OBJECTIVE - Loss-of-function mutations in human hepatocyte nuclear factor 4α (HNF4α) are associated with maturity-onset diabetes of the young and lipid disorders. However, the mechanisms underlying the lipid disorders are poorly understood. In this study, we determined the effect of acute loss or augmentation of hepatic HNF4α function on lipid homeostasis.
METHODS AND RESULTS - We generated an adenovirus expressing LacZ (Ad-shLacZ) or short hairpin RNA of Hnf4α (Ad-shHnf4α). Tail vain injection of C57BL/6J mice with Ad-shHnf4α reduced hepatic Hnf4α expression and resulted in striking phenotypes, including the development of fatty liver and a >80% decrease in plasma levels of triglycerides, total cholesterol, and high-density lipoprotein cholesterol. These latter changes were associated with reduced hepatic lipogenesis and impaired very-low-density lipoprotein secretion. Deficiency in hepatic Hnf4α did not affect intestinal cholesterol absorption despite decreased expression of genes involved in bile acid synthesis. Consistent with the loss-of-function data, overexpression of Hnf4α induced numerous genes involved in lipid metabolism in isolated primary hepatocytes. Interestingly, many of these HNF4α-regulated genes were not induced in wild-type mice that overexpressed hepatic Hnf4α. Because of selective gene regulation, mice overexpressing hepatic Hnf4α had unchanged plasma triglyceride levels and decreased plasma cholesterol levels.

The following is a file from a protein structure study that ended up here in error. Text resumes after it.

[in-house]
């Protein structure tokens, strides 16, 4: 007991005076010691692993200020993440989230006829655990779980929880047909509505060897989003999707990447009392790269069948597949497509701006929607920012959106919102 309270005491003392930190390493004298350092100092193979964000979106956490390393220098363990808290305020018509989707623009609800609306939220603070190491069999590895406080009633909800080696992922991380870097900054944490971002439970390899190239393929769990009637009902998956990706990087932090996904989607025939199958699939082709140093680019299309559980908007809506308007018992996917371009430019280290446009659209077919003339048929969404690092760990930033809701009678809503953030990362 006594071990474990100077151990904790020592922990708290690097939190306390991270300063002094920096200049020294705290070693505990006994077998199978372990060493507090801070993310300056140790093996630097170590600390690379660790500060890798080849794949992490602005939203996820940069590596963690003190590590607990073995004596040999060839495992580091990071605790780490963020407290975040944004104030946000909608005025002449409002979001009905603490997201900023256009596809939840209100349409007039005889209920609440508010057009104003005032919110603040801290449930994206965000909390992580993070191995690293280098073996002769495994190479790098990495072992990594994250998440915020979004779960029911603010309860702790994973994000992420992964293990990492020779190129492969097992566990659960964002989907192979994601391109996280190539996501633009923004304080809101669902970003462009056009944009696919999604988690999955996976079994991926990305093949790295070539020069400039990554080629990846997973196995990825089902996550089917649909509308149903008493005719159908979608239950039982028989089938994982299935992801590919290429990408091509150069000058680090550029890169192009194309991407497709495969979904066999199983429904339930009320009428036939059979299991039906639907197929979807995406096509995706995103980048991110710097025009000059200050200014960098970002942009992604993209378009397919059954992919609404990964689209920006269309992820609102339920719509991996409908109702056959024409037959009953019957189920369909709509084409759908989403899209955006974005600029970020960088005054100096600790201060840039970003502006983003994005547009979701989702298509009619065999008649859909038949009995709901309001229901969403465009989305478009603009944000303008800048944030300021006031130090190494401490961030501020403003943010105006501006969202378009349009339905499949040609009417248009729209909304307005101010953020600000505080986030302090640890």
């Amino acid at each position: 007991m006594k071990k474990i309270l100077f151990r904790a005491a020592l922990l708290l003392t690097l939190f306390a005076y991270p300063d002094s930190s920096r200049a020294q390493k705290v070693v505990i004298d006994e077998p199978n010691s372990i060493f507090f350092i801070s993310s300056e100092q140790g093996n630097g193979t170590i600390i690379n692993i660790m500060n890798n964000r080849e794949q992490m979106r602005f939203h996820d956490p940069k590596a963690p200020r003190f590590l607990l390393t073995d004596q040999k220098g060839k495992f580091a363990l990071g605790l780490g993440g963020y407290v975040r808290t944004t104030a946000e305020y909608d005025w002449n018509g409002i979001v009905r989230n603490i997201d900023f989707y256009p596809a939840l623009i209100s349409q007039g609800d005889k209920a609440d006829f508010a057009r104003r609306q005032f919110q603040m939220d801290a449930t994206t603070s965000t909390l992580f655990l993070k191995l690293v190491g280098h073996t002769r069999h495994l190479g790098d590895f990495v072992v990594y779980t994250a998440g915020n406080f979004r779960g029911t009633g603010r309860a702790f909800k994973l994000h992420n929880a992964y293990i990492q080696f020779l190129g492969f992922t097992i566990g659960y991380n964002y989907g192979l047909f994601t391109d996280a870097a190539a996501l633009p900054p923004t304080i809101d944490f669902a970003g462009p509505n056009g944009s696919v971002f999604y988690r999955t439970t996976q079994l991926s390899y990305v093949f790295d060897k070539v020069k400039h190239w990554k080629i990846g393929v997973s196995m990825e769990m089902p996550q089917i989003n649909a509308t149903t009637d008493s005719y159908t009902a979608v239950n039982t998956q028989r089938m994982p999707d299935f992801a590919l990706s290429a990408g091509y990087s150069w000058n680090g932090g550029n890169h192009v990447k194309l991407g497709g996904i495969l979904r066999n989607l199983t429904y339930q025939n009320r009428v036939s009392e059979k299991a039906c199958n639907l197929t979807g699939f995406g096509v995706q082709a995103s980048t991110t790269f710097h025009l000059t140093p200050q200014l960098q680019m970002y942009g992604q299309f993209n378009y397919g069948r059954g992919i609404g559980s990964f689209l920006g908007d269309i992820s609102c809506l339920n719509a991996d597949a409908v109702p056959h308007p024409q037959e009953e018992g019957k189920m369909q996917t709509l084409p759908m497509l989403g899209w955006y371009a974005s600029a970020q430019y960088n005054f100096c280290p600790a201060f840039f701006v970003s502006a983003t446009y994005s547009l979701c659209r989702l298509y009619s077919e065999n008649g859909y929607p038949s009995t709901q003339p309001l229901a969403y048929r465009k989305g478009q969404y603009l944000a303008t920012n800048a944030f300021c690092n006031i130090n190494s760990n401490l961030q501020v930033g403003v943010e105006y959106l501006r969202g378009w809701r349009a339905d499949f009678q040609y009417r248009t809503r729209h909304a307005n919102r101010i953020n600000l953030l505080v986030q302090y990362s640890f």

CONCLUSIONS - Loss of hepatic HNF4α results in severe lipid disorder as a result of dysregulation of multiple genes involved in lipid metabolism. In contrast, augmentation of hepatic HNF4α activity lowers plasma cholesterol levels but has no effect on plasma triglyceride levels because of selective gene regulation. Our data indicate that hepatic HNF4α is essential for controlling the basal expression of numerous genes involved in lipid metabolism and is indispensable for maintaining normal lipid homeostasis.